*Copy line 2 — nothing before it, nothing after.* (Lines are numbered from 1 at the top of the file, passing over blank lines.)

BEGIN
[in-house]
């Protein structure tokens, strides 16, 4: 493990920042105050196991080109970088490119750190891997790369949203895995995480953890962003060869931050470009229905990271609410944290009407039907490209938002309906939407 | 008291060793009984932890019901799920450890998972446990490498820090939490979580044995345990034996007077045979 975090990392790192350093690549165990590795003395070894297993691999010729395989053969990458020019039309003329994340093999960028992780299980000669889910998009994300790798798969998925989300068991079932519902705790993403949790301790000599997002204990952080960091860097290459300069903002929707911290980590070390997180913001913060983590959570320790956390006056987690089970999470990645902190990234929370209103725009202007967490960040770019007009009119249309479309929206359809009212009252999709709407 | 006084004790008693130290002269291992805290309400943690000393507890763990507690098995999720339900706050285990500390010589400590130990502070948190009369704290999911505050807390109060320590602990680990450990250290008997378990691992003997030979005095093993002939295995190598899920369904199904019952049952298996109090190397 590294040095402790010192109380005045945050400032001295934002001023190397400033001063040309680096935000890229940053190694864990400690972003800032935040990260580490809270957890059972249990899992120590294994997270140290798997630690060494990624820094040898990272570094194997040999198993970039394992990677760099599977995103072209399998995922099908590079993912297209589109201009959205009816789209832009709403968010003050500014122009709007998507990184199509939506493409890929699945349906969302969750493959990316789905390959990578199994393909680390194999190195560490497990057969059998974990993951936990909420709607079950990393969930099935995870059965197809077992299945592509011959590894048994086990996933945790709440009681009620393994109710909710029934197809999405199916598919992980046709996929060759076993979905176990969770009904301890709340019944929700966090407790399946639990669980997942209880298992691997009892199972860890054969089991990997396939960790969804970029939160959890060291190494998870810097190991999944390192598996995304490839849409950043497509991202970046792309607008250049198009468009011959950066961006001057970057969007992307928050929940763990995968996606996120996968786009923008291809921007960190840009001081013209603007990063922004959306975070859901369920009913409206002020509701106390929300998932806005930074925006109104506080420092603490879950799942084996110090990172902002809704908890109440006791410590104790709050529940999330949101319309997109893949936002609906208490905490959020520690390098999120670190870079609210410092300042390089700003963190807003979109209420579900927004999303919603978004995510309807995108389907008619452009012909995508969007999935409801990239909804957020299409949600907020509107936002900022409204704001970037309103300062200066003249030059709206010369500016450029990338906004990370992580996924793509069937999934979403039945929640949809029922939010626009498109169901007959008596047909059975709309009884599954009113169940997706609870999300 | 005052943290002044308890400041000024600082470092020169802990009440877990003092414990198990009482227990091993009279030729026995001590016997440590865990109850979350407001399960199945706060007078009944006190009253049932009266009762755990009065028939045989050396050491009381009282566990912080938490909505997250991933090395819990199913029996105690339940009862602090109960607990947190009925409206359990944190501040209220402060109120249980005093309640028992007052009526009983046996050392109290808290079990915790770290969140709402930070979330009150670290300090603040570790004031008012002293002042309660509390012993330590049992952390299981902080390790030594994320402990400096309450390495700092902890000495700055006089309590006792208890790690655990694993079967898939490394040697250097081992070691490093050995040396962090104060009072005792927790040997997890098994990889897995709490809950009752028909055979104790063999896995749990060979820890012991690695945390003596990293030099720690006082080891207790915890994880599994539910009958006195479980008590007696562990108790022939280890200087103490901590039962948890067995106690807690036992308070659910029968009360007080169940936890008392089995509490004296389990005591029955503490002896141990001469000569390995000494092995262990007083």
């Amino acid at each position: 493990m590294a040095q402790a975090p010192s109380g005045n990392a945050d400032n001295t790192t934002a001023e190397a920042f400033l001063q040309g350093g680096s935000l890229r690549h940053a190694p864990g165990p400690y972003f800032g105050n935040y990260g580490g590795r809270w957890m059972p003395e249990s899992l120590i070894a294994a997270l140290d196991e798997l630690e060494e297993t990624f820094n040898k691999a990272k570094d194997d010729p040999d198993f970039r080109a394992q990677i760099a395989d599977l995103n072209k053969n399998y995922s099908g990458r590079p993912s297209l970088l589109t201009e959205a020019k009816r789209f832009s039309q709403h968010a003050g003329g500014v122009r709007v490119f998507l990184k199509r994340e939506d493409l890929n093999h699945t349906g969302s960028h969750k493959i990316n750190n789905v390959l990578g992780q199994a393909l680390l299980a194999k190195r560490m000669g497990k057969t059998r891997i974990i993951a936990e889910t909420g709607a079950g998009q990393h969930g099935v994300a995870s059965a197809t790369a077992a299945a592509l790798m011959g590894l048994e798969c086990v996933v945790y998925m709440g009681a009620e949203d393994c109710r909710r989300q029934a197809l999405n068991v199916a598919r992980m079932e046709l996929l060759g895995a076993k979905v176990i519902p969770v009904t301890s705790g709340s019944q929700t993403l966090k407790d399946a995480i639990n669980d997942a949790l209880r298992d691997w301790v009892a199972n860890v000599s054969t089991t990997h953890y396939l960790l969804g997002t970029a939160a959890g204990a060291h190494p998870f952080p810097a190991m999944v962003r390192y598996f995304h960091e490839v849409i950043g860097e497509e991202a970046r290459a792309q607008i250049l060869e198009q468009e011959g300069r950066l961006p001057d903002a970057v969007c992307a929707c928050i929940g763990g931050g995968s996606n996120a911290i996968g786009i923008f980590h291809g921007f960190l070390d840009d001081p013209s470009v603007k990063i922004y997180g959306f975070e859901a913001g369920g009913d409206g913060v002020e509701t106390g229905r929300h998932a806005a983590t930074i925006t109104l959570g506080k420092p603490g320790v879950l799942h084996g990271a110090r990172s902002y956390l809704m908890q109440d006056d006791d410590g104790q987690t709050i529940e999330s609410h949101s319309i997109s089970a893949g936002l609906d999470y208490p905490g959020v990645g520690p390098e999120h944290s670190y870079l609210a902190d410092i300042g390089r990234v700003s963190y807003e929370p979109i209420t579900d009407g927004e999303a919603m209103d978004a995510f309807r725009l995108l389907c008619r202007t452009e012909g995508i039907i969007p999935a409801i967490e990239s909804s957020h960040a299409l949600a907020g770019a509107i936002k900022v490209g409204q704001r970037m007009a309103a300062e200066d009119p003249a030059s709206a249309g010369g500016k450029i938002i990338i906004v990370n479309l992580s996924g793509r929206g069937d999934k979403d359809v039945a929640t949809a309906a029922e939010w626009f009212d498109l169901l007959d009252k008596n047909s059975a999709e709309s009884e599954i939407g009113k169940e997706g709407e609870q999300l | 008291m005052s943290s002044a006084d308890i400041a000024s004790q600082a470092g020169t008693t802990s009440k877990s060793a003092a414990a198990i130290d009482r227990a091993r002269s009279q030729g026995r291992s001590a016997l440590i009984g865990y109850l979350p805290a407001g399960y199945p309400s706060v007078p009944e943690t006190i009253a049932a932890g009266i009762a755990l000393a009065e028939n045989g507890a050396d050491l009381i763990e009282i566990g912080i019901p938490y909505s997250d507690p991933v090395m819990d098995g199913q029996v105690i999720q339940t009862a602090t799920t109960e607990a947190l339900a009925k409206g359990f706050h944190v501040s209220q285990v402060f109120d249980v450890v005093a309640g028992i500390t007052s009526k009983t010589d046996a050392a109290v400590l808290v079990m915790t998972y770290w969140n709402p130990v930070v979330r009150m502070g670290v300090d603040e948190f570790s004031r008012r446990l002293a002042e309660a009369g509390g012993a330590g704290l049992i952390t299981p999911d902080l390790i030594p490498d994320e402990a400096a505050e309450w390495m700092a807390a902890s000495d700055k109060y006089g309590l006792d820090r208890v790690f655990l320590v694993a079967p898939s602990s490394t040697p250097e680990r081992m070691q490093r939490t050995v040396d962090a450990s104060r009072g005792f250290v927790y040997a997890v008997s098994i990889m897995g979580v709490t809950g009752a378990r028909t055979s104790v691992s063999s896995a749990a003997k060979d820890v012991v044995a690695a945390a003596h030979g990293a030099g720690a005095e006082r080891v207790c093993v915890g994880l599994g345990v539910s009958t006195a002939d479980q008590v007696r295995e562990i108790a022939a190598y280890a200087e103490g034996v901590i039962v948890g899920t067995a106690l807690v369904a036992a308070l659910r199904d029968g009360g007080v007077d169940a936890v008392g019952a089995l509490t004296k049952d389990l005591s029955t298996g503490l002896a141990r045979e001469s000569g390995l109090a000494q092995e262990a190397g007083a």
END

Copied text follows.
């Protein structure tokens, strides 16, 4: 493990920042105050196991080109970088490119750190891997790369949203895995995480953890962003060869931050470009229905990271609410944290009407039907490209938002309906939407 | 008291060793009984932890019901799920450890998972446990490498820090939490979580044995345990034996007077045979 975090990392790192350093690549165990590795003395070894297993691999010729395989053969990458020019039309003329994340093999960028992780299980000669889910998009994300790798798969998925989300068991079932519902705790993403949790301790000599997002204990952080960091860097290459300069903002929707911290980590070390997180913001913060983590959570320790956390006056987690089970999470990645902190990234929370209103725009202007967490960040770019007009009119249309479309929206359809009212009252999709709407 | 006084004790008693130290002269291992805290309400943690000393507890763990507690098995999720339900706050285990500390010589400590130990502070948190009369704290999911505050807390109060320590602990680990450990250290008997378990691992003997030979005095093993002939295995190598899920369904199904019952049952298996109090190397 590294040095402790010192109380005045945050400032001295934002001023190397400033001063040309680096935000890229940053190694864990400690972003800032935040990260580490809270957890059972249990899992120590294994997270140290798997630690060494990624820094040898990272570094194997040999198993970039394992990677760099599977995103072209399998995922099908590079993912297209589109201009959205009816789209832009709403968010003050500014122009709007998507990184199509939506493409890929699945349906969302969750493959990316789905390959990578199994393909680390194999190195560490497990057969059998974990993951936990909420709607079950990393969930099935995870059965197809077992299945592509011959590894048994086990996933945790709440009681009620393994109710909710029934197809999405199916598919992980046709996929060759076993979905176990969770009904301890709340019944929700966090407790399946639990669980997942209880298992691997009892199972860890054969089991990997396939960790969804970029939160959890060291190494998870810097190991999944390192598996995304490839849409950043497509991202970046792309607008250049198009468009011959950066961006001057970057969007992307928050929940763990995968996606996120996968786009923008291809921007960190840009001081013209603007990063922004959306975070859901369920009913409206002020509701106390929300998932806005930074925006109104506080420092603490879950799942084996110090990172902002809704908890109440006791410590104790709050529940999330949101319309997109893949936002609906208490905490959020520690390098999120670190870079609210410092300042390089700003963190807003979109209420579900927004999303919603978004995510309807995108389907008619452009012909995508969007999935409801990239909804957020299409949600907020509107936002900022409204704001970037309103300062200066003249030059709206010369500016450029990338906004990370992580996924793509069937999934979403039945929640949809029922939010626009498109169901007959008596047909059975709309009884599954009113169940997706609870999300 | 005052943290002044308890400041000024600082470092020169802990009440877990003092414990198990009482227990091993009279030729026995001590016997440590865990109850979350407001399960199945706060007078009944006190009253049932009266009762755990009065028939045989050396050491009381009282566990912080938490909505997250991933090395819990199913029996105690339940009862602090109960607990947190009925409206359990944190501040209220402060109120249980005093309640028992007052009526009983046996050392109290808290079990915790770290969140709402930070979330009150670290300090603040570790004031008012002293002042309660509390012993330590049992952390299981902080390790030594994320402990400096309450390495700092902890000495700055006089309590006792208890790690655990694993079967898939490394040697250097081992070691490093050995040396962090104060009072005792927790040997997890098994990889897995709490809950009752028909055979104790063999896995749990060979820890012991690695945390003596990293030099720690006082080891207790915890994880599994539910009958006195479980008590007696562990108790022939280890200087103490901590039962948890067995106690807690036992308070659910029968009360007080169940936890008392089995509490004296389990005591029955503490002896141990001469000569390995000494092995262990007083």